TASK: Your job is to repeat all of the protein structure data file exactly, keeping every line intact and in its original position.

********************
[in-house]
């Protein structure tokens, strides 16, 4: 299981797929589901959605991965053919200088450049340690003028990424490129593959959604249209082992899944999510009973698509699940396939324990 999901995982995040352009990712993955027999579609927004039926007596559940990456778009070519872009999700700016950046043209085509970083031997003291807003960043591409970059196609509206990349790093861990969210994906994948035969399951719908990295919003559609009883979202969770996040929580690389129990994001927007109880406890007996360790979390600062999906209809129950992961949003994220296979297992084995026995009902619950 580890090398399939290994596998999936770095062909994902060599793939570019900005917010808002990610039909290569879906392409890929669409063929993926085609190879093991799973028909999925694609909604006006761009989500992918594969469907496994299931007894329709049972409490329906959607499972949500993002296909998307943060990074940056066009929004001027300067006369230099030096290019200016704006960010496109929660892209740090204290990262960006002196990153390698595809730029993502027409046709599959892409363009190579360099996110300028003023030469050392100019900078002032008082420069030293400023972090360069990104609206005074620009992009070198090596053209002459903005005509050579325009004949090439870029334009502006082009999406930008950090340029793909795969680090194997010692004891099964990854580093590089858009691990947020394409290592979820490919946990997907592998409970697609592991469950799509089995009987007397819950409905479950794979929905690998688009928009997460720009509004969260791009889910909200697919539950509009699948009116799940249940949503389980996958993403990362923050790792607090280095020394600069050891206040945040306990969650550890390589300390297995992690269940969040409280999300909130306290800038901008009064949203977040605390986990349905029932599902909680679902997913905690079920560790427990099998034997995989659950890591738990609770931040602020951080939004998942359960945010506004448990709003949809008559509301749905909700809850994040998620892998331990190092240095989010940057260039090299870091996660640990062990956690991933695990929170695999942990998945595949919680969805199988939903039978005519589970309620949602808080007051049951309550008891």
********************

[in-house]
């Protein structure tokens, strides 16, 4: 299981797929589901959605991965053919200088450049340690003028990424490129593959959604249209082992899944999510009973698509699940396939324990 999901995982995040352009990712993955027999579609927004039926007596559940990456778009070519872009999700700016950046043209085509970083031997003291807003960043591409970059196609509206990349790093861990969210994906994948035969399951719908990295919003559609009883979202969770996040929580690389129990994001927007109880406890007996360790979390600062999906209809129950992961949003994220296979297992084995026995009902619950 580890090398399939290994596998999936770095062909994902060599793939570019900005917010808002990610039909290569879906392409890929669409063929993926085609190879093991799973028909999925694609909604006006761009989500992918594969469907496994299931007894329709049972409490329906959607499972949500993002296909998307943060990074940056066009929004001027300067006369230099030096290019200016704006960010496109929660892209740090204290990262960006002196990153390698595809730029993502027409046709599959892409363009190579360099996110300028003023030469050392100019900078002032008082420069030293400023972090360069990104609206005074620009992009070198090596053209002459903005005509050579325009004949090439870029334009502006082009999406930008950090340029793909795969680090194997010692004891099964990854580093590089858009691990947020394409290592979820490919946990997907592998409970697609592991469950799509089995009987007397819950409905479950794979929905690998688009928009997460720009509004969260791009889910909200697919539950509009699948009116799940249940949503389980996958993403990362923050790792607090280095020394600069050891206040945040306990969650550890390589300390297995992690269940969040409280999300909130306290800038901008009064949203977040605390986990349905029932599902909680679902997913905690079920560790427990099998034997995989659950890591738990609770931040602020951080939004998942359960945010506004448990709003949809008559509301749905909700809850994040998620892998331990190092240095989010940057260039090299870091996660640990062990956690991933695990929170695999942990998945595949919680969805199988939903039978005519589970309620949602808080007051049951309550008891």